12 June 2014 § Leave a comment
Following on from the excellent Yoshishige Saito exhibition (reviewed on AKUTA last month) Annely Juda are showing everyone’s favourite Yorkshire artist, David Hockney. Showing in the upstairs gallery are a series of sixteen bold and striking iPad drawings entitled The Arrival of Spring that the observant amongst you may have seen in the impressive Hockney show at the Royal Academy – A Bigger Picture (previously reviewed here).
When exhibited at the RA this series was shown in a darkened room on iPads mounted to the wall. Here they are an altogether different proposition blown up to nearly 5×4 ft (a selection of four are even larger) and filling the gallery. The increase in scale does not always work. There are some strange looking blobs and areas that seem unfinished but on the whole Hockneys’s eye for colour and form wins over and its hard not to admire his virtuosity on the small screen of the iPad.
The unerring digital brush strokes and the even coloration also work well in lending the landscapes a slightly unreal air. This slightly artificial look would be strange were the landscapes realistic but it works well with the strangely exotic colour schemes that Hockney’s keen eye draws from the subtle tones of the Yorkshire Wolds.
Amongst the iPad drawings the film Woldgate Woods, November 26th 2010 is also being shown: nine video monitors chart a slow progress through a snowy wooded landscape in East Yorkshire. Strangely hypnotic.
The second gallery space has been reserved for a series of new charcoal drawings which Hockney made in the Spring of 2013 following the RA show. Looking for a change from colour he stated “The Chinese say black and white contains colour, and so it can. They are five separate views of Woldgate, and with each one I had to wait for the changes to happen. Some were too close to the previous ones and I realised I was being impatient. I had to wait for a bigger change. I thought it was an exciting thing to do. It made me look much harder at what I was drawing.” (Guardian)
The absence of colour makes one look more closely at these pieces just as he looked harder drawing them. The effort is rewarded with an appreciation of his light touch and observant eye in these carefully observed sketches of leafy lanes and snowy woods.
David Hockney The Arrival of Spring at Annely Juda until 12 July 2014
The printed works are available in edition of 25. A further four prints have been printed in large format and mounted on dibond in an edition of 10.
4 April 2014 § Leave a comment
Despite being just yards from Bonhams and Sothebys on New Bond Street Annely Juda is not that easy to find. On Dering Street adjacent to two other good galleries, Vigo and Ronchini, it is accessed via a discrete doorway and a lift up to the third and fourth floors and is well worth the effort to discover. The gallery’s current exhibitions feature two fine Japanese artists who each occupy one of the gallery’s two bright and airy exhibition spaces.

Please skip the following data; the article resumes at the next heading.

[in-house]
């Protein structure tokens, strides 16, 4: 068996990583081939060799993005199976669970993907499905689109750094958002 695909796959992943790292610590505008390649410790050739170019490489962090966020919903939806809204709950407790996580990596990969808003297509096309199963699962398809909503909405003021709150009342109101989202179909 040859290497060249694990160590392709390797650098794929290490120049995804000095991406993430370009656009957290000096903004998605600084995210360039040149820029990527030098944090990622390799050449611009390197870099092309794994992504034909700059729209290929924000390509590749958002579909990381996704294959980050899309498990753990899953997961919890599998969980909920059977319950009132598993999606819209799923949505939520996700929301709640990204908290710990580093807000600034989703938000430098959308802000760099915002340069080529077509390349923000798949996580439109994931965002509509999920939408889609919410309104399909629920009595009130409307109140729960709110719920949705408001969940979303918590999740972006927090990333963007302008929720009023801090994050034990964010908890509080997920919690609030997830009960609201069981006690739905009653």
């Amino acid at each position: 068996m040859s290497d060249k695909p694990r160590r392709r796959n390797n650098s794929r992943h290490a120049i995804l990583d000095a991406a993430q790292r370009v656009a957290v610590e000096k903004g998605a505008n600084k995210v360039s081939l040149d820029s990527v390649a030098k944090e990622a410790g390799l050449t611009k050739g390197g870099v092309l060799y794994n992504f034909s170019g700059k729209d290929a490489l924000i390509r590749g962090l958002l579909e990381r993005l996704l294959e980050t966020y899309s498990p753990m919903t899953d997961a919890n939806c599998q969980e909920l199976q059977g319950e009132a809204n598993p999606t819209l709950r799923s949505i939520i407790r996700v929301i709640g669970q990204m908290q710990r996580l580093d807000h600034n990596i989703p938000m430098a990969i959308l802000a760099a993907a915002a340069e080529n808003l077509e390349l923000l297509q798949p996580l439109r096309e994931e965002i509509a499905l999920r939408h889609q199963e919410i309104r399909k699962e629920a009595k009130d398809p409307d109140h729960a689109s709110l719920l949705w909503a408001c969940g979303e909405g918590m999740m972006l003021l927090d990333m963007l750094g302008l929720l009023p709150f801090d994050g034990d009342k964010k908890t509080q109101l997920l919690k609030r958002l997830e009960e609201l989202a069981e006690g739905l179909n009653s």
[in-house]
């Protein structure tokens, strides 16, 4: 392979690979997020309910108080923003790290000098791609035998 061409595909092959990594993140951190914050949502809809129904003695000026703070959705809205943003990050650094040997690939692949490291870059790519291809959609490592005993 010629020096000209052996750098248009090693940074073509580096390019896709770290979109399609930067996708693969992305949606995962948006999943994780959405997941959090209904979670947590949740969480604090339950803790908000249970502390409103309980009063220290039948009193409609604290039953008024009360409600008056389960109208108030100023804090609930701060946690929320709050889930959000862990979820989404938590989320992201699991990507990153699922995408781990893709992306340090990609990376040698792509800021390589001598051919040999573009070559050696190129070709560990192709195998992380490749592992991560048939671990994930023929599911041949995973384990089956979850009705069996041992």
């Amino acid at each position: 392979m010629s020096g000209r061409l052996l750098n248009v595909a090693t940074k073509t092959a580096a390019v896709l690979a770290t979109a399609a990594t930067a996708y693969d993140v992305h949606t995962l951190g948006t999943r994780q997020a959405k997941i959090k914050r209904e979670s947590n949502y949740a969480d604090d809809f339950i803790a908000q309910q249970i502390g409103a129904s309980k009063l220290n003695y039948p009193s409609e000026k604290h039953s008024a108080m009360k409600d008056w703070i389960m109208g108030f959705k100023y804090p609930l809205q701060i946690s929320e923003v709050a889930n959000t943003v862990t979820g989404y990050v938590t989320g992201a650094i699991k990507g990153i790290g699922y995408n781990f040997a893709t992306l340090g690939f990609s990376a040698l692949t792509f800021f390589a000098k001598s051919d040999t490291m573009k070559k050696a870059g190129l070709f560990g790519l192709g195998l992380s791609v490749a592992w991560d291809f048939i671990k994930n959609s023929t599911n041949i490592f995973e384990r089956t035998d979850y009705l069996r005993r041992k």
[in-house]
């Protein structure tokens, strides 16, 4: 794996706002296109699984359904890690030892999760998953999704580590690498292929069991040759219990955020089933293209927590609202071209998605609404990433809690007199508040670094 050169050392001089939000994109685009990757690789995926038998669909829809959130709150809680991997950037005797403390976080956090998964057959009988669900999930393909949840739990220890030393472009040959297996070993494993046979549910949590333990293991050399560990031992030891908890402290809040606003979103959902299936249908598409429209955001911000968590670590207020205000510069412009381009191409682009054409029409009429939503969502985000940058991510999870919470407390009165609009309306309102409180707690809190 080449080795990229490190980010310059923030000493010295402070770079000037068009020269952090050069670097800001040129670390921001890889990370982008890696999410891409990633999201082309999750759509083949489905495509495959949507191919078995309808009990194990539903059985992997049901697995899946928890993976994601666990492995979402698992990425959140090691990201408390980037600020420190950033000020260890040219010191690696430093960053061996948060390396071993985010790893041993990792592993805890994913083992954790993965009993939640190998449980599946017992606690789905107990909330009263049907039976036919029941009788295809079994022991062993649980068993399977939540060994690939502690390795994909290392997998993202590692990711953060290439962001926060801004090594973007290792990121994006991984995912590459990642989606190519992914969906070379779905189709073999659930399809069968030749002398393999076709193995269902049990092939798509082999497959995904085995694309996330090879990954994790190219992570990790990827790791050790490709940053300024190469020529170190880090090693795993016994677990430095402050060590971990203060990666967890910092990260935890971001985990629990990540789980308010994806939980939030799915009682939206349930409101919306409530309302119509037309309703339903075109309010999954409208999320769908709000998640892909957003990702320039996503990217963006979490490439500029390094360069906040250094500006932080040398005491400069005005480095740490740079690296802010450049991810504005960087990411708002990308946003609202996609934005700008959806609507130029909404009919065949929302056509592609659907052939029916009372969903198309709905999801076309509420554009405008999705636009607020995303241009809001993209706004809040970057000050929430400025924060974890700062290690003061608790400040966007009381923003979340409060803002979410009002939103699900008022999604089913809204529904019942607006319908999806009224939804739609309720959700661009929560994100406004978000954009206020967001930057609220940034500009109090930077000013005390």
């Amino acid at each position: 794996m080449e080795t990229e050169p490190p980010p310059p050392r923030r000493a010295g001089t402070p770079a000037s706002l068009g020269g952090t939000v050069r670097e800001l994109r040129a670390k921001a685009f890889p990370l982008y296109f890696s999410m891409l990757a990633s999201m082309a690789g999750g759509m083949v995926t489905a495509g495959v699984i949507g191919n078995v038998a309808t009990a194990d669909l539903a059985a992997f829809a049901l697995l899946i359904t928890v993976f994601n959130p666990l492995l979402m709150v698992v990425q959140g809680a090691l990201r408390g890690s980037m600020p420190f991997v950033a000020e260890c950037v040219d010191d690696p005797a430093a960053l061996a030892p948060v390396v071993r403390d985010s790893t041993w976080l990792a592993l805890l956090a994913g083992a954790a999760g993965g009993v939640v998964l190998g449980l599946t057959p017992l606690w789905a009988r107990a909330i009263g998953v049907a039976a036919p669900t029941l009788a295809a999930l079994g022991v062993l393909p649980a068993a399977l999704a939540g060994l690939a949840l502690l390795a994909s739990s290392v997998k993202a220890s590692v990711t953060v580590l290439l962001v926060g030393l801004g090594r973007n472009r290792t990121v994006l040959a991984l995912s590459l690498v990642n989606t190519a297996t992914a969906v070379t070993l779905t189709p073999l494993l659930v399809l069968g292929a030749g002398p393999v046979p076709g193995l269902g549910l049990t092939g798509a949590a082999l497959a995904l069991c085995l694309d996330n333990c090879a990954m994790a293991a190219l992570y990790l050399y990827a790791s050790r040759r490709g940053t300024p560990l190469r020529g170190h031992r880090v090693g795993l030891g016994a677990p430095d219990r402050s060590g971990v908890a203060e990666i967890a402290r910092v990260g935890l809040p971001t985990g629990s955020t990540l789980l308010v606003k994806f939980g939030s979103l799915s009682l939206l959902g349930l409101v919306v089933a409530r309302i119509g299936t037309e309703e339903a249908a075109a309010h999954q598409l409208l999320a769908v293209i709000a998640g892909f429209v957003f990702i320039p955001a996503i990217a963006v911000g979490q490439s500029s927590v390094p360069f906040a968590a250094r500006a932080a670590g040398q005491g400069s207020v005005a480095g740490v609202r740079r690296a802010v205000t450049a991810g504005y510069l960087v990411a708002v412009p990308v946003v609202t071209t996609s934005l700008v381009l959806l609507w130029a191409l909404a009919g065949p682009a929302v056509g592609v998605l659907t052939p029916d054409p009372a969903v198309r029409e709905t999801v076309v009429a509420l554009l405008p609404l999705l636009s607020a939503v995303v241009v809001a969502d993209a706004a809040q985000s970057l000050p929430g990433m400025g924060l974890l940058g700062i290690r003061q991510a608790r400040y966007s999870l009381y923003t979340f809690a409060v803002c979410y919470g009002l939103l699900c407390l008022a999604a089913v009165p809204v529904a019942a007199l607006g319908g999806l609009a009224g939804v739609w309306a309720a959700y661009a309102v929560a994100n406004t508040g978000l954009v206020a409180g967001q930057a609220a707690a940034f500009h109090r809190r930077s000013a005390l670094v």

Yoshishige Saito has been championed by the gallery over many years and despite being a little known figure in the UK he is recognised in his native Japan as one of the great abstract sculptors of the twentieth century. Born in 1904 in Tokyo, Saito never attended art school but was heavily influenced by European and Russian art of the early 20th Century – especially the Dada movement and the Russian Constructivists – and once can readily see the influences of for example Jean Arp or Kazimir Malevich.
Here the gallery becomes a part of the work as the wooden forms jut out and recede into space, over- lapping and interrelating. Saito uses strong, primary colours – black, white and red – to enhance their spacial presence, making the air and space between the materials a part of the work.
These works are both powerful and eye-catching and if they are strangely familiar it is because many other later artists have also drawn on the same strong modernist influences. If somebody said these were long lost works by perhaps Sir Anthony Caro or David Smith one would not be surprised and at the same time Saito’s work is certainly worthy of such comparison.
This posthumous exhibition features ten of Saito’s pieces dating from between 1987 and 2001 and includes the last work that he ever made.
Also showing are the photographic works of Taku Aramasa, part of his Horizon project. Works in ‘The Border’ series consist of multiple images taken with the position and optical axis of the camera being shifted sideways between each shot. whilst pieces from the ‘Visible Transfiguration’ series are more performative in conception. Aramasa manipulates close-up images of plant forms by blurring light with dark, and shadow with reflection.
Most interesting is the way in which Aramasa has been using OROgraphy, a special method of printing he has recently developed, to alter the appearance of his works and give them added depth. After scanning a negative, to create a digital image, he prints onto clear film before applying gold leaf to the back of the film. Whilst adding depth and intensifying the effects of shading the gold also reminds us of the gilding of traditional Japanese craftsmen.
Beautiful and timeless these are delightful works, worthy of showing alongside the excellent Saito upstairs.
At Annely Juda until 26 April 2014